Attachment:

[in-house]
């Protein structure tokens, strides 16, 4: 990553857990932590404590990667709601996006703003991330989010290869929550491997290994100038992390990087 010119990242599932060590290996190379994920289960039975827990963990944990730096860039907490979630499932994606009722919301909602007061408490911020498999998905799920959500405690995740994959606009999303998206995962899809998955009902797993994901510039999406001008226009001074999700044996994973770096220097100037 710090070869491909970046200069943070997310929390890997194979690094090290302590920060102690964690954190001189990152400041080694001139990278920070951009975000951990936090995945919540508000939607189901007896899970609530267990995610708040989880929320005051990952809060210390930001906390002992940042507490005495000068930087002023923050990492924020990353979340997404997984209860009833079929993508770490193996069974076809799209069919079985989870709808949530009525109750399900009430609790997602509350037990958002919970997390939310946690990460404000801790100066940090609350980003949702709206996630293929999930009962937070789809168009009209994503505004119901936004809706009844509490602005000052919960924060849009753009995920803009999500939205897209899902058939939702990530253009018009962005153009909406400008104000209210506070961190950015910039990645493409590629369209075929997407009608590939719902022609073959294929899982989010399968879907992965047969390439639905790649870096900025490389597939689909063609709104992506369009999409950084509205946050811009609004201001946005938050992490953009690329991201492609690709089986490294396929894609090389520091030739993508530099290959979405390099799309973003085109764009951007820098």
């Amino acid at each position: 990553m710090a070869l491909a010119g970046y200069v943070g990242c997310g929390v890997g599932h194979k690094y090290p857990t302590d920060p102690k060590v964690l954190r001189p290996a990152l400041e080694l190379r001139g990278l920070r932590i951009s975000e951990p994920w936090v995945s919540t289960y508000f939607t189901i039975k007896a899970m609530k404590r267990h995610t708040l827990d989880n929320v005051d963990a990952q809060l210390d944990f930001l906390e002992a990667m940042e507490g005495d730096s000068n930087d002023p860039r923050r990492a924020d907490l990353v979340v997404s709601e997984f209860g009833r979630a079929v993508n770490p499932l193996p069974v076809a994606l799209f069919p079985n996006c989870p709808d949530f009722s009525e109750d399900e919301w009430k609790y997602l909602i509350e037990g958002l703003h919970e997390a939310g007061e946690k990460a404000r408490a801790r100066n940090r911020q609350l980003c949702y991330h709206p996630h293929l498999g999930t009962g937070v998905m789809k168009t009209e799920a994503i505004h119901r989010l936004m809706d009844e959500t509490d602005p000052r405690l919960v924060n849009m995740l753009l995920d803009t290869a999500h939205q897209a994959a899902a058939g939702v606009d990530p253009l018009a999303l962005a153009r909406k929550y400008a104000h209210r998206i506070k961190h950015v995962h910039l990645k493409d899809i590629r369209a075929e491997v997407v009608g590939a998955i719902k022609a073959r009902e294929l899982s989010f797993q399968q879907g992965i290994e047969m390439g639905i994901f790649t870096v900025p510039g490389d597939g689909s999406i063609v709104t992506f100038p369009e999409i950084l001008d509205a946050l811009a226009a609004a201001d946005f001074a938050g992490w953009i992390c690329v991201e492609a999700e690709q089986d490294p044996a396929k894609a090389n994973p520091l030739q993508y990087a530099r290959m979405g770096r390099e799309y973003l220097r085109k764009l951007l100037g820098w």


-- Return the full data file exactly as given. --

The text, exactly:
[in-house]
């Protein structure tokens, strides 16, 4: 990553857990932590404590990667709601996006703003991330989010290869929550491997290994100038992390990087 010119990242599932060590290996190379994920289960039975827990963990944990730096860039907490979630499932994606009722919301909602007061408490911020498999998905799920959500405690995740994959606009999303998206995962899809998955009902797993994901510039999406001008226009001074999700044996994973770096220097100037 710090070869491909970046200069943070997310929390890997194979690094090290302590920060102690964690954190001189990152400041080694001139990278920070951009975000951990936090995945919540508000939607189901007896899970609530267990995610708040989880929320005051990952809060210390930001906390002992940042507490005495000068930087002023923050990492924020990353979340997404997984209860009833079929993508770490193996069974076809799209069919079985989870709808949530009525109750399900009430609790997602509350037990958002919970997390939310946690990460404000801790100066940090609350980003949702709206996630293929999930009962937070789809168009009209994503505004119901936004809706009844509490602005000052919960924060849009753009995920803009999500939205897209899902058939939702990530253009018009962005153009909406400008104000209210506070961190950015910039990645493409590629369209075929997407009608590939719902022609073959294929899982989010399968879907992965047969390439639905790649870096900025490389597939689909063609709104992506369009999409950084509205946050811009609004201001946005938050992490953009690329991201492609690709089986490294396929894609090389520091030739993508530099290959979405390099799309973003085109764009951007820098």
């Amino acid at each position: 990553m710090a070869l491909a010119g970046y200069v943070g990242c997310g929390v890997g599932h194979k690094y090290p857990t302590d920060p102690k060590v964690l954190r001189p290996a990152l400041e080694l190379r001139g990278l920070r932590i951009s975000e951990p994920w936090v995945s919540t289960y508000f939607t189901i039975k007896a899970m609530k404590r267990h995610t708040l827990d989880n929320v005051d963990a990952q809060l210390d944990f930001l906390e002992a990667m940042e507490g005495d730096s000068n930087d002023p860039r923050r990492a924020d907490l990353v979340v997404s709601e997984f209860g009833r979630a079929v993508n770490p499932l193996p069974v076809a994606l799209f069919p079985n996006c989870p709808d949530f009722s009525e109750d399900e919301w009430k609790y997602l909602i509350e037990g958002l703003h919970e997390a939310g007061e946690k990460a404000r408490a801790r100066n940090r911020q609350l980003c949702y991330h709206p996630h293929l498999g999930t009962g937070v998905m789809k168009t009209e799920a994503i505004h119901r989010l936004m809706d009844e959500t509490d602005p000052r405690l919960v924060n849009m995740l753009l995920d803009t290869a999500h939205q897209a994959a899902a058939g939702v606009d990530p253009l018009a999303l962005a153009r909406k929550y400008a104000h209210r998206i506070k961190h950015v995962h910039l990645k493409d899809i590629r369209a075929e491997v997407v009608g590939a998955i719902k022609a073959r009902e294929l899982s989010f797993q399968q879907g992965i290994e047969m390439g639905i994901f790649t870096v900025p510039g490389d597939g689909s999406i063609v709104t992506f100038p369009e999409i950084l001008d509205a946050l811009a226009a609004a201001d946005f001074a938050g992490w953009i992390c690329v991201e492609a999700e690709q089986d490294p044996a396929k894609a090389n994973p520091l030739q993508y990087a530099r290959m979405g770096r390099e799309y973003l220097r085109k764009l951007l100037g820098w």